Steve Rogers is a tortured soul. A man whose choices have propelled him into a life time of immortality and with it he has had to come to terms with everything he knows and loves become non-existent. This is the portrayal given by Anthony and Joe Russo and a far cry from the hero in the first installment Even Joss Whedon’s interpretation gave a glimmer of a man with self-worth but as in The Winter Soldier, Steve Rogers has no purpose and ultimately hates who he is.
Chris Evans reprises his role as the Cap and struggles with conforming to society in the new World but his attentions are distracted when an old threat in the form of Hydra and a Soviet Agent by the name of The Winter Soldier make him question his existence and the organisation that put him there.
This is a completely different angle from Joe Johnston’s The First Avenger and we see our hero still heartbroken over the loss of the World he knew. Which is why, I feel, the significance of The Winter Soldier (Sebastian Stan) was disappointingly played down. Aside from a withering Agent Carter, all Rogers knows is gone and the death of Bucky Barnes, his best friend, haunts him still. The relationship between the two characters should have been electrifying like in Warrior but instead we get a Clash of the Titans.
In saying that, the Russo brothers had a lot to get into 136 minutes of film. They have basically rewritten history of the Marvel Universe so whatever happens from here on in will be a reflection of The Winter Soldier, especially with Avengers 2 ready to hit cinemas in May 2015. Although I have a feeling that a lot of that movie will be explained in July’s Ant-Man as in the comics, Hank Pym was the original creator of Ultron.
Beyond all critique, if you love Marvel, you’re going to love this. There has been a lot of controversy over Marvel making Falcon (played by a scene stealing Anthony Mackie in the movie), Captain America however unconfirmed reports are that Chris Evans’ contract ends after Captain America 3 and that Sebastian Stan will take don the famous red, white and blue suit. Bucky Barnes, as well as a number of other characters, has become Captain America in the comics, so anything is possible.
Could this be an Oscar on the horizon for Eddie Redmayne? I’m not one for biographies, really, but this looks promising.
The Theory of Everything - Official Trailer (Universal Pictures) HD
Ghost Face is BACK!.. Again. The horror favourite of the 90’s that spawned a carnival of prank calls and Halloween costume purchases for years to come has been given the green light for a pilot for a series.
Any talks to reprise the franchise ceased after Scream 4 in 2011 and for the best it would seem as there are only so many times you can tell the same story. Could this be a very clever way of continuing the legacy or will it be apparent as a get rich quick scheme?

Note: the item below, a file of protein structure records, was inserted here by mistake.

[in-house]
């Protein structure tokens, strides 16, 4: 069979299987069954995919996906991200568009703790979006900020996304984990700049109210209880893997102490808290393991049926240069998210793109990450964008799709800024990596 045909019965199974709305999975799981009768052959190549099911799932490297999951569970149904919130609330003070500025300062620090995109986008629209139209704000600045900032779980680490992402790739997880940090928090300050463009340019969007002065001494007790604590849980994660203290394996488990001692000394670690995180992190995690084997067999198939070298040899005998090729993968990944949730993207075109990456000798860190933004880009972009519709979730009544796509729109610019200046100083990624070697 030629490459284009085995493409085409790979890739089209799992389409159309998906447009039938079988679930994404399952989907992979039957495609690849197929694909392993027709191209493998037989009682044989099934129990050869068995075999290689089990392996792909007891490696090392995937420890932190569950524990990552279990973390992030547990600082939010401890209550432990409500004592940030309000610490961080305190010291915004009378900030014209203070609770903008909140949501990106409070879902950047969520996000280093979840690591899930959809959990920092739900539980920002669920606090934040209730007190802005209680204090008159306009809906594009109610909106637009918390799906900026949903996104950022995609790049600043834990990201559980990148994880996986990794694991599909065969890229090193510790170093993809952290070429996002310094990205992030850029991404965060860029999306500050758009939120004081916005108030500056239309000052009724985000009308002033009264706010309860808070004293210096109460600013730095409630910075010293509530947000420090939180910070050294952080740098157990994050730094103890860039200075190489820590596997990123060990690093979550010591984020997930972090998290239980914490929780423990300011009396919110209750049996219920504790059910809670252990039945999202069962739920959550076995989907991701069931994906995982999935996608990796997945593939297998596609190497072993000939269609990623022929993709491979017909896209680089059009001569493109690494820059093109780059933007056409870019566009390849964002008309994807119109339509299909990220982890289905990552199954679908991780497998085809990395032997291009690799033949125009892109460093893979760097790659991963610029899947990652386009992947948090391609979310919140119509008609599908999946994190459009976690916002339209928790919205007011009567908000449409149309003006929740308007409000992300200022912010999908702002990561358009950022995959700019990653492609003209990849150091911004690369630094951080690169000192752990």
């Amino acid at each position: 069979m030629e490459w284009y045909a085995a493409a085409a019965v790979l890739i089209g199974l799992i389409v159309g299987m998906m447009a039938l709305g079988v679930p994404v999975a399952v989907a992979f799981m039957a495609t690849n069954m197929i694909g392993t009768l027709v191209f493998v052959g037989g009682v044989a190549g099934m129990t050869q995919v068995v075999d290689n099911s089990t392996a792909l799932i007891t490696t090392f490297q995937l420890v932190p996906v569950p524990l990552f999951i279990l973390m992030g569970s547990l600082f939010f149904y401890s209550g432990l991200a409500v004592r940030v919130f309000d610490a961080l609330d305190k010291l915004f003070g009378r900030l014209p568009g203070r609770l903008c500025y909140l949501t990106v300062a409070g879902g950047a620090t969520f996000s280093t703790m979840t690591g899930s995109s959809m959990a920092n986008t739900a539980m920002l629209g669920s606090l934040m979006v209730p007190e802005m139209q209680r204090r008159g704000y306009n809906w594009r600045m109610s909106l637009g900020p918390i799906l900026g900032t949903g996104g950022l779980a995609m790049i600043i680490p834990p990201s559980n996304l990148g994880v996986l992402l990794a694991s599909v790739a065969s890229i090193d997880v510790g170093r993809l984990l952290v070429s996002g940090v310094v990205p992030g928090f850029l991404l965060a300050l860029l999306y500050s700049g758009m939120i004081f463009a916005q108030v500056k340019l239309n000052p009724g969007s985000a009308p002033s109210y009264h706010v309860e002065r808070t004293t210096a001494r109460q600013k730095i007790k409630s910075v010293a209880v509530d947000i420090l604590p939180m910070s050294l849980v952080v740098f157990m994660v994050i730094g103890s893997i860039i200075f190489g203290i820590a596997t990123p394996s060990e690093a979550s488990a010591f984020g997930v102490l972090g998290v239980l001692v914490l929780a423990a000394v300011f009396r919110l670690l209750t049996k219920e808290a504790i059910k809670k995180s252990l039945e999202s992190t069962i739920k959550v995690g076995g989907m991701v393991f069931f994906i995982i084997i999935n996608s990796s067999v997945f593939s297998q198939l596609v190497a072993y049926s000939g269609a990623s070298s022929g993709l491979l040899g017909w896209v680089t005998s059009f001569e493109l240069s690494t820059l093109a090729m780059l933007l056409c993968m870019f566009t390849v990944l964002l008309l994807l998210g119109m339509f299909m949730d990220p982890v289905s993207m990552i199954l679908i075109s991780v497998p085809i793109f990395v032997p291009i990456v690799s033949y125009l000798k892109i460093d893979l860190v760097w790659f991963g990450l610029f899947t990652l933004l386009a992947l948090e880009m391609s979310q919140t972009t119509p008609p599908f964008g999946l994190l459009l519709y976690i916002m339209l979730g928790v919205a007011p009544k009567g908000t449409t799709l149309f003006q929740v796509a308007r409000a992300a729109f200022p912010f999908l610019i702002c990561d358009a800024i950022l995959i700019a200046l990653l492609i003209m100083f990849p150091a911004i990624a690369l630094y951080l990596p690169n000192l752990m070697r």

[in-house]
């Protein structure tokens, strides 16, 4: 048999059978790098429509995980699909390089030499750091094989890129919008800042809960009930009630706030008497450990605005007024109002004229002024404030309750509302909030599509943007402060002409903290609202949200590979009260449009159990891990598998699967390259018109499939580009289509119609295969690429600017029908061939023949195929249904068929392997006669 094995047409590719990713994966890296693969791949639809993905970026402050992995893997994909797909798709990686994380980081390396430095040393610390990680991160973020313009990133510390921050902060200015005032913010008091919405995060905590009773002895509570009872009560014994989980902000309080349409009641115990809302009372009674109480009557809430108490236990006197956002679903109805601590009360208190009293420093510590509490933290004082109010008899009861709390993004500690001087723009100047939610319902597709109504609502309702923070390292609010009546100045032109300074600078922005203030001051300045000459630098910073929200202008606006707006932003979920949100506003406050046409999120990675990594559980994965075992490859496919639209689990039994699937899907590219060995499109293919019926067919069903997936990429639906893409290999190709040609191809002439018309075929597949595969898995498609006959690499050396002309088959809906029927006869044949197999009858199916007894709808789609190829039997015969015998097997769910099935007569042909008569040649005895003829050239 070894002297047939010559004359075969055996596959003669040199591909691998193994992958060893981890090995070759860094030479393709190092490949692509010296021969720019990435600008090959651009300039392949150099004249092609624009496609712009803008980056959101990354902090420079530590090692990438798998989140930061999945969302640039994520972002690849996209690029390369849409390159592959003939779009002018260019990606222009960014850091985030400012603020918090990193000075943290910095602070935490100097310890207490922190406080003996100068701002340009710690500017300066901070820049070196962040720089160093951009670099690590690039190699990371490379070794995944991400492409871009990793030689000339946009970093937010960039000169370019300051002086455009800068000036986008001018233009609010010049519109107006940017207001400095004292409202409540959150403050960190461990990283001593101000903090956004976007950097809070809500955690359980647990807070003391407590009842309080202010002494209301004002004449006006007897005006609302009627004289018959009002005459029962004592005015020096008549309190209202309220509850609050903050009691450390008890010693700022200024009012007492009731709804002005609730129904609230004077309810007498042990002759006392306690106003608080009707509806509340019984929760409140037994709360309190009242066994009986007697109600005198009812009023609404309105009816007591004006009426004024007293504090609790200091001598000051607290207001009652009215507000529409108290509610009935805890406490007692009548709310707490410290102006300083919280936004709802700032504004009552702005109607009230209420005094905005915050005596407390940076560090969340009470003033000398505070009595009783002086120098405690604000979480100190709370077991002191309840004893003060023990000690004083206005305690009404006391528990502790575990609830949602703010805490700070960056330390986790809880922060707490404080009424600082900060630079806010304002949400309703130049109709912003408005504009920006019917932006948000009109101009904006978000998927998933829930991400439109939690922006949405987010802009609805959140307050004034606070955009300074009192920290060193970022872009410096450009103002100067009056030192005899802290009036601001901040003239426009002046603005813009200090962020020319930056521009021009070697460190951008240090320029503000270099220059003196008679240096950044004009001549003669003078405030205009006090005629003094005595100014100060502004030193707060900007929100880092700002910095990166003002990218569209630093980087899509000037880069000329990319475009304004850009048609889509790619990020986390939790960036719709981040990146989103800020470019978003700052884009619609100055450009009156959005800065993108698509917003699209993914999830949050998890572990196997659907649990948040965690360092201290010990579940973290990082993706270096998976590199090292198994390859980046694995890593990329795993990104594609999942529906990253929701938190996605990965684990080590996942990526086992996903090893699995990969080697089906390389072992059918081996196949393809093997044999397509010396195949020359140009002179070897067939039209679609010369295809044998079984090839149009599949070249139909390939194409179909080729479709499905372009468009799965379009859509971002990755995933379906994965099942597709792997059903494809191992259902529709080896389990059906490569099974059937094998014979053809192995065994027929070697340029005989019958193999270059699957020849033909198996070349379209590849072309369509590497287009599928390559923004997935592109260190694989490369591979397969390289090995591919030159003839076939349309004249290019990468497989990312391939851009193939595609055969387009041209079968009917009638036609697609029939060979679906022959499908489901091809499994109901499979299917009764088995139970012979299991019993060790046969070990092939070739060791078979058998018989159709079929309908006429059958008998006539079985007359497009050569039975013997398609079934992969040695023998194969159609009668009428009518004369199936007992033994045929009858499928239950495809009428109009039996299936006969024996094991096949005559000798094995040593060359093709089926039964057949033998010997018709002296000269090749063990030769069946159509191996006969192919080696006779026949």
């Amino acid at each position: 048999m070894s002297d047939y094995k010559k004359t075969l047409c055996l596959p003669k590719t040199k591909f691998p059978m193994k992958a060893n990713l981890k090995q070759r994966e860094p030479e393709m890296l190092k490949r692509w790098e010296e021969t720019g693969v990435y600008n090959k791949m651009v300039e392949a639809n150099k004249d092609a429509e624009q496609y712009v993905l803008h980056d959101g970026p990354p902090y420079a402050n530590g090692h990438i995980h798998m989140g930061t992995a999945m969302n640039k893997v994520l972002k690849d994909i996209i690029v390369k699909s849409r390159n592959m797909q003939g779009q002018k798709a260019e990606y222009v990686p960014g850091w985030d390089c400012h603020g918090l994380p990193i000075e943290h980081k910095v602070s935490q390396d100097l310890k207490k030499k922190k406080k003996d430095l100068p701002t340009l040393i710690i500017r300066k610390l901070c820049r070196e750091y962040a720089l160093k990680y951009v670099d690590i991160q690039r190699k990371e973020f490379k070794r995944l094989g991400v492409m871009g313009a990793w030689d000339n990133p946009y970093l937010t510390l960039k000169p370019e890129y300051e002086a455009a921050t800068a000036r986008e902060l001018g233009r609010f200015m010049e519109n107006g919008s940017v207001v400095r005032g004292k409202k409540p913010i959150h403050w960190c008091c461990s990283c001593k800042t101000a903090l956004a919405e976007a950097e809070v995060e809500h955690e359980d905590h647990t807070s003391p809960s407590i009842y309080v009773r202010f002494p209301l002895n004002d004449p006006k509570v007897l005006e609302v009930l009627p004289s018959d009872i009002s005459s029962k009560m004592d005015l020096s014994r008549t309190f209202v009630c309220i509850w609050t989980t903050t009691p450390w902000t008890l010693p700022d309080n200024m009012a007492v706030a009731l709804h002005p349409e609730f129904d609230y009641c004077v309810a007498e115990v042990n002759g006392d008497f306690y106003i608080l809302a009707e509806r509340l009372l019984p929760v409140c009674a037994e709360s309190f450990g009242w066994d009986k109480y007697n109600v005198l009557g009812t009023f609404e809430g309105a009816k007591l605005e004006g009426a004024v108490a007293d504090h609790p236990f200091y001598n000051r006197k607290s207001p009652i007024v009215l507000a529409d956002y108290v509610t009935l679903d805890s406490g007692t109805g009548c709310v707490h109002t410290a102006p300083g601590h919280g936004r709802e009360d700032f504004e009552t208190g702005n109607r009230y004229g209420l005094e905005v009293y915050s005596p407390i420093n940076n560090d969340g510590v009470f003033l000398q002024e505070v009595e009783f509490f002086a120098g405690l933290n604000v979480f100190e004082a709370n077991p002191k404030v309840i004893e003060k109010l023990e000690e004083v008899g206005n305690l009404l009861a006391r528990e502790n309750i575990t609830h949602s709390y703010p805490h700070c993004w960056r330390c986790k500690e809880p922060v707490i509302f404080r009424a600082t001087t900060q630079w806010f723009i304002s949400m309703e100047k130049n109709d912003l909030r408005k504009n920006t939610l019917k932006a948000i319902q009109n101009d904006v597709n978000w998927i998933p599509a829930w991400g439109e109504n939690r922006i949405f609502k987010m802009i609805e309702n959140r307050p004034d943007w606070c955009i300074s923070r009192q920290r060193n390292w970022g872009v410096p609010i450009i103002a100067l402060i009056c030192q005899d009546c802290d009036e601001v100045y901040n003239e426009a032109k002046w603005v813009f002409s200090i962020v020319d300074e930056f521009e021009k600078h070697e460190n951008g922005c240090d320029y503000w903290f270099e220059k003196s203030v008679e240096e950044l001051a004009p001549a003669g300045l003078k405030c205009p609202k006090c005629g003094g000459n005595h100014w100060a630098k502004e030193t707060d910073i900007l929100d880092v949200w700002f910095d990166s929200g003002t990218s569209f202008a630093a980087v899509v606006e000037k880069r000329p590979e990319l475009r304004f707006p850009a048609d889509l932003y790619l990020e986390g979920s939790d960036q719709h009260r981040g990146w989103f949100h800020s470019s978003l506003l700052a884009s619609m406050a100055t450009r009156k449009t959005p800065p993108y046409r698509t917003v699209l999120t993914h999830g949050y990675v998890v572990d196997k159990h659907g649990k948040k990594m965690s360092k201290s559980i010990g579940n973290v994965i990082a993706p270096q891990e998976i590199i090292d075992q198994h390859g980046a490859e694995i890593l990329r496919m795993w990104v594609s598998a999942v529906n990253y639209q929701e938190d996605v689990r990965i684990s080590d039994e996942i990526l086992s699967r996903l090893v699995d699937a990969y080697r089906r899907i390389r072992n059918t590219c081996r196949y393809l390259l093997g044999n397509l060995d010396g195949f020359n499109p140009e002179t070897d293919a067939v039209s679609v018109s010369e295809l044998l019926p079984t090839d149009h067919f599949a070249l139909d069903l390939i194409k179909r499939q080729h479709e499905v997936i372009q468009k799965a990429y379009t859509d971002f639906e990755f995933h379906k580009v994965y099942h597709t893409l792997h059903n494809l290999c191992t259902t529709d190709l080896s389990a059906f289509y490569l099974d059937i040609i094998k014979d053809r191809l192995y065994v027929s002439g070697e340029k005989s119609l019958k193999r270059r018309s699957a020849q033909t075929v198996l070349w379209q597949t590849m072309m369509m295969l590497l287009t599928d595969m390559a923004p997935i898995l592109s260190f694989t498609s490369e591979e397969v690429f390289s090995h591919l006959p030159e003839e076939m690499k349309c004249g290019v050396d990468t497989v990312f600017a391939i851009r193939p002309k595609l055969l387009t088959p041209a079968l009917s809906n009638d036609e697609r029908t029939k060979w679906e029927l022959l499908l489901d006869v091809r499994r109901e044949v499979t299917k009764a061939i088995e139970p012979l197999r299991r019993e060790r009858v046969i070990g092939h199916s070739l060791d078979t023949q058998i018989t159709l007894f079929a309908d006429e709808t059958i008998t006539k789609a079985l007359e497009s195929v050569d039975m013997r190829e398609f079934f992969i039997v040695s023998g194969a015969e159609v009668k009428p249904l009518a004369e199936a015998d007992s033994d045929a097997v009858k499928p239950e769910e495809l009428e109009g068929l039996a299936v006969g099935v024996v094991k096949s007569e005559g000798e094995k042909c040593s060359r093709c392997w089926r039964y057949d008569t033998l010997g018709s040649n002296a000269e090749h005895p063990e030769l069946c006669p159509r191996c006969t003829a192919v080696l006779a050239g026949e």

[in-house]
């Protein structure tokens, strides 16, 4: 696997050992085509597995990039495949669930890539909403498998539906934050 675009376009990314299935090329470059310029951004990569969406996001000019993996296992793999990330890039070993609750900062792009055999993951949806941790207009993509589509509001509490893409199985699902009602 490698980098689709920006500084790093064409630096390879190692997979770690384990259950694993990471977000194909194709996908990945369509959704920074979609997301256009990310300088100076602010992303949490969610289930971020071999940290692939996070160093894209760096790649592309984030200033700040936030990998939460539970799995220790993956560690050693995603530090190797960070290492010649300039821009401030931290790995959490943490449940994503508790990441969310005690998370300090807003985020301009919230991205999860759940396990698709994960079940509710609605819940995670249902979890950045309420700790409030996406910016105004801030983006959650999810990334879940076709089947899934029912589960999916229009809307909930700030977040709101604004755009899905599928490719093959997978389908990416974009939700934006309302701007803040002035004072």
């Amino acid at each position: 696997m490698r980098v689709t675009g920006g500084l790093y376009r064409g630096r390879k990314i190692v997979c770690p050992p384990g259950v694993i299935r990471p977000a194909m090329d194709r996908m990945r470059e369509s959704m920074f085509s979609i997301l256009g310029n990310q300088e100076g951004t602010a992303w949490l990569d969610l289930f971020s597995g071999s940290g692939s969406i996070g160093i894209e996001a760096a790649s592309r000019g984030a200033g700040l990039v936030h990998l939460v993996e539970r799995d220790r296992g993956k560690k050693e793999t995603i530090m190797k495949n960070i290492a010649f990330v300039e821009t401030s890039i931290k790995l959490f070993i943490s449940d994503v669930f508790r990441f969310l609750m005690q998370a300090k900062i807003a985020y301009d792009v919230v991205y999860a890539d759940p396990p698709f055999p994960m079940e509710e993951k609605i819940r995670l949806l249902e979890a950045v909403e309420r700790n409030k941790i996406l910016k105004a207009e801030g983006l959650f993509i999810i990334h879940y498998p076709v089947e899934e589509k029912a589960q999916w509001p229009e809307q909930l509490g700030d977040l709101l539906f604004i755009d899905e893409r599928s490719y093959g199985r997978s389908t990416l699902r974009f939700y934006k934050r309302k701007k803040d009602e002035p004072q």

Jamie Travis (For a Good Time Call..) has been attached to direct as well as a bunch of Scooby Doo looking cast offs to star like Willa Fitzgerald, John Karna and Carlson Young. ’Who are these actors?’ I hear you say? I don’t know.
If they do this right then it could be really good. We all know it won’t be as good as Hannibal but let’s hope it’s a far cry from Bates Motel.
No news of a release date yet but I’m sure we’ll hear a lot more about it as time goes on.
RUMOUR HAS IT that Vince Vaughan is in early talks to follow the footsteps of Woody Harrelson and Mathew McConaughey and appear in the next series of True Detective.
Should this be true then he will potentially join Colin Farrell and Taylor Kitsch in the line up which seems like an eclectic mix of actors but I have faith in Nic Pizzolatto to make it work.
Vaughan is no stranger to dark thrillers when he starred along side J Lo in The Cell (2000) but more famously reprising Norman Bates in Gus Van Sant’s floppy remake of classic, horror fable Psycho (1998).
Personally, I prefer Vaughan in a good comedy along side partner in crime Owen Wilson but I’m keeping an open mind.
Universal were desperately looking for ways to bring back Snow White & The Huntsman after smashing it at the box office but without the awkwardness of having to invite both marriage wrecking, Kristen Stewart to play Snow White and sleeze-bag Rupert Sanders back to direct. So the studio ruthlessly cut them all together and are making a prequel that will focus on Chris Hemsworth’s character, The Huntsman.
As it now has a new director in the form of legend Frank Darabont, it has resulted in The Mummy reboot being pushed back a few months so to give both movies a better chance at the box office.
The Mummy reboot also now has a director, Alex Kurtzman who is more than capable to take on and rejuvenate a great franchise. The concept this time around will be to bring it back to its hammer horror roots which sounds exciting, if anything.